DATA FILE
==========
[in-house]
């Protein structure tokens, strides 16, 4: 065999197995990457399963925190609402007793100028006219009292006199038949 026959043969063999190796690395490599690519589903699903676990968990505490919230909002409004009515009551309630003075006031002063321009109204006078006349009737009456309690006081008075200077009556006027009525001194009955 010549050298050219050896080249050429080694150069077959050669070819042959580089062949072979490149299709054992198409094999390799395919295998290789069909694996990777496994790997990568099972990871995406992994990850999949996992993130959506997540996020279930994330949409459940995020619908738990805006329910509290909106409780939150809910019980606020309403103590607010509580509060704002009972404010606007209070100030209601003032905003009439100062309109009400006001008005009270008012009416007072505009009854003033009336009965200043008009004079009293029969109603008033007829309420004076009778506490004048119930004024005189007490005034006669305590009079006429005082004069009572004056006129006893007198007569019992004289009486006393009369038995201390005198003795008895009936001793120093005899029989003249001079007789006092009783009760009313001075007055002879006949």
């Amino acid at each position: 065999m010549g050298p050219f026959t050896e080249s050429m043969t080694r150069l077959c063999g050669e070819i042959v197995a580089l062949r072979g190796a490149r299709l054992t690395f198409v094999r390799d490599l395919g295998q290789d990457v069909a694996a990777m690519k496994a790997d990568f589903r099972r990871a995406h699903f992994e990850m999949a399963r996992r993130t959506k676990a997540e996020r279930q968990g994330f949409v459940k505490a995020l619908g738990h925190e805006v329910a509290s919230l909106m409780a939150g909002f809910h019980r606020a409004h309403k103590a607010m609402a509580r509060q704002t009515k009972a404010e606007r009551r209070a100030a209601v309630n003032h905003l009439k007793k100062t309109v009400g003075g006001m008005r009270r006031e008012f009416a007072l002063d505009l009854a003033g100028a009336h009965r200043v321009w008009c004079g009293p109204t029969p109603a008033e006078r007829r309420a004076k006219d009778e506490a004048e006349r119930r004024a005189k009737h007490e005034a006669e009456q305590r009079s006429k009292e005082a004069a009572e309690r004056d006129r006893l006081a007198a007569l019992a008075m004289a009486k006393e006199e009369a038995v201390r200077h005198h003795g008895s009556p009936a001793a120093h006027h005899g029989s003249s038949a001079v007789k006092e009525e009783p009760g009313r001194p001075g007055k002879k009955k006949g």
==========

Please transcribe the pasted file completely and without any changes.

[in-house]
């Protein structure tokens, strides 16, 4: 065999197995990457399963925190609402007793100028006219009292006199038949 026959043969063999190796690395490599690519589903699903676990968990505490919230909002409004009515009551309630003075006031002063321009109204006078006349009737009456309690006081008075200077009556006027009525001194009955 010549050298050219050896080249050429080694150069077959050669070819042959580089062949072979490149299709054992198409094999390799395919295998290789069909694996990777496994790997990568099972990871995406992994990850999949996992993130959506997540996020279930994330949409459940995020619908738990805006329910509290909106409780939150809910019980606020309403103590607010509580509060704002009972404010606007209070100030209601003032905003009439100062309109009400006001008005009270008012009416007072505009009854003033009336009965200043008009004079009293029969109603008033007829309420004076009778506490004048119930004024005189007490005034006669305590009079006429005082004069009572004056006129006893007198007569019992004289009486006393009369038995201390005198003795008895009936001793120093005899029989003249001079007789006092009783009760009313001075007055002879006949």
């Amino acid at each position: 065999m010549g050298p050219f026959t050896e080249s050429m043969t080694r150069l077959c063999g050669e070819i042959v197995a580089l062949r072979g190796a490149r299709l054992t690395f198409v094999r390799d490599l395919g295998q290789d990457v069909a694996a990777m690519k496994a790997d990568f589903r099972r990871a995406h699903f992994e990850m999949a399963r996992r993130t959506k676990a997540e996020r279930q968990g994330f949409v459940k505490a995020l619908g738990h925190e805006v329910a509290s919230l909106m409780a939150g909002f809910h019980r606020a409004h309403k103590a607010m609402a509580r509060q704002t009515k009972a404010e606007r009551r209070a100030a209601v309630n003032h905003l009439k007793k100062t309109v009400g003075g006001m008005r009270r006031e008012f009416a007072l002063d505009l009854a003033g100028a009336h009965r200043v321009w008009c004079g009293p109204t029969p109603a008033e006078r007829r309420a004076k006219d009778e506490a004048e006349r119930r004024a005189k009737h007490e005034a006669e009456q305590r009079s006429k009292e005082a004069a009572e309690r004056d006129r006893l006081a007198a007569l019992a008075m004289a009486k006393e006199e009369a038995v201390r200077h005198h003795g008895s009556p009936a001793a120093h006027h005899g029989s003249s038949a001079v007789k006092e009525e009783p009760g009313r001194p001075g007055k002879k009955k006949g």